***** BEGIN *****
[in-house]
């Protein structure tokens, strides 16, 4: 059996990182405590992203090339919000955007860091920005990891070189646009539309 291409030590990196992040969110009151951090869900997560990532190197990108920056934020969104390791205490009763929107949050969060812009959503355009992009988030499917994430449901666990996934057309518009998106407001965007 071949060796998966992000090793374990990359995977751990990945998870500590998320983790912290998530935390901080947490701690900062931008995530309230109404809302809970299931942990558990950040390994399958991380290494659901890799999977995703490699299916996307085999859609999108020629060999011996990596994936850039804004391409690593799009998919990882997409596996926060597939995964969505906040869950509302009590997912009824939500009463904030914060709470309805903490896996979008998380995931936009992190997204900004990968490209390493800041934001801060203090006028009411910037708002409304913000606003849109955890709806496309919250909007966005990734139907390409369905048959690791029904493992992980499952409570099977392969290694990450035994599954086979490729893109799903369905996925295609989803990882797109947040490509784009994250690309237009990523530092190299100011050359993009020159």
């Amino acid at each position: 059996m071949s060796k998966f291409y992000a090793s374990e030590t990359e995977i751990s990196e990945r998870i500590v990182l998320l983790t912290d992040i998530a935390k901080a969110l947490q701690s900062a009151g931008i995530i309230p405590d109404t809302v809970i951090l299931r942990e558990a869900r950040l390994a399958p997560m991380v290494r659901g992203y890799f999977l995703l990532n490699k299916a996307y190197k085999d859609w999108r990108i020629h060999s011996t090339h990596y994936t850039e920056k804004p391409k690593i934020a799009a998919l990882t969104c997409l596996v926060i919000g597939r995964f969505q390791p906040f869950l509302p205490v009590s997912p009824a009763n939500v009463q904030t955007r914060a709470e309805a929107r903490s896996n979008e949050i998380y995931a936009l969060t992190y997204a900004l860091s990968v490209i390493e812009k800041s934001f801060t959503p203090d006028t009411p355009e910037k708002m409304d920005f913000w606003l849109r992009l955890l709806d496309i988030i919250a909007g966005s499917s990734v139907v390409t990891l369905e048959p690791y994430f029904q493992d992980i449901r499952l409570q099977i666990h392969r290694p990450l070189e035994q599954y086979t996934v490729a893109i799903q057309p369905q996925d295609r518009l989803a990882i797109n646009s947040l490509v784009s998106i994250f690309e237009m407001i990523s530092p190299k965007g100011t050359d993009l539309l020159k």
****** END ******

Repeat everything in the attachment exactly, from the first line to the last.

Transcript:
[in-house]
């Protein structure tokens, strides 16, 4: 059996990182405590992203090339919000955007860091920005990891070189646009539309 291409030590990196992040969110009151951090869900997560990532190197990108920056934020969104390791205490009763929107949050969060812009959503355009992009988030499917994430449901666990996934057309518009998106407001965007 071949060796998966992000090793374990990359995977751990990945998870500590998320983790912290998530935390901080947490701690900062931008995530309230109404809302809970299931942990558990950040390994399958991380290494659901890799999977995703490699299916996307085999859609999108020629060999011996990596994936850039804004391409690593799009998919990882997409596996926060597939995964969505906040869950509302009590997912009824939500009463904030914060709470309805903490896996979008998380995931936009992190997204900004990968490209390493800041934001801060203090006028009411910037708002409304913000606003849109955890709806496309919250909007966005990734139907390409369905048959690791029904493992992980499952409570099977392969290694990450035994599954086979490729893109799903369905996925295609989803990882797109947040490509784009994250690309237009990523530092190299100011050359993009020159």
């Amino acid at each position: 059996m071949s060796k998966f291409y992000a090793s374990e030590t990359e995977i751990s990196e990945r998870i500590v990182l998320l983790t912290d992040i998530a935390k901080a969110l947490q701690s900062a009151g931008i995530i309230p405590d109404t809302v809970i951090l299931r942990e558990a869900r950040l390994a399958p997560m991380v290494r659901g992203y890799f999977l995703l990532n490699k299916a996307y190197k085999d859609w999108r990108i020629h060999s011996t090339h990596y994936t850039e920056k804004p391409k690593i934020a799009a998919l990882t969104c997409l596996v926060i919000g597939r995964f969505q390791p906040f869950l509302p205490v009590s997912p009824a009763n939500v009463q904030t955007r914060a709470e309805a929107r903490s896996n979008e949050i998380y995931a936009l969060t992190y997204a900004l860091s990968v490209i390493e812009k800041s934001f801060t959503p203090d006028t009411p355009e910037k708002m409304d920005f913000w606003l849109r992009l955890l709806d496309i988030i919250a909007g966005s499917s990734v139907v390409t990891l369905e048959p690791y994430f029904q493992d992980i449901r499952l409570q099977i666990h392969r290694p990450l070189e035994q599954y086979t996934v490729a893109i799903q057309p369905q996925d295609r518009l989803a990882i797109n646009s947040l490509v784009s998106i994250f690309e237009m407001i990523s530092p190299k965007g100011t050359d993009l539309l020159k």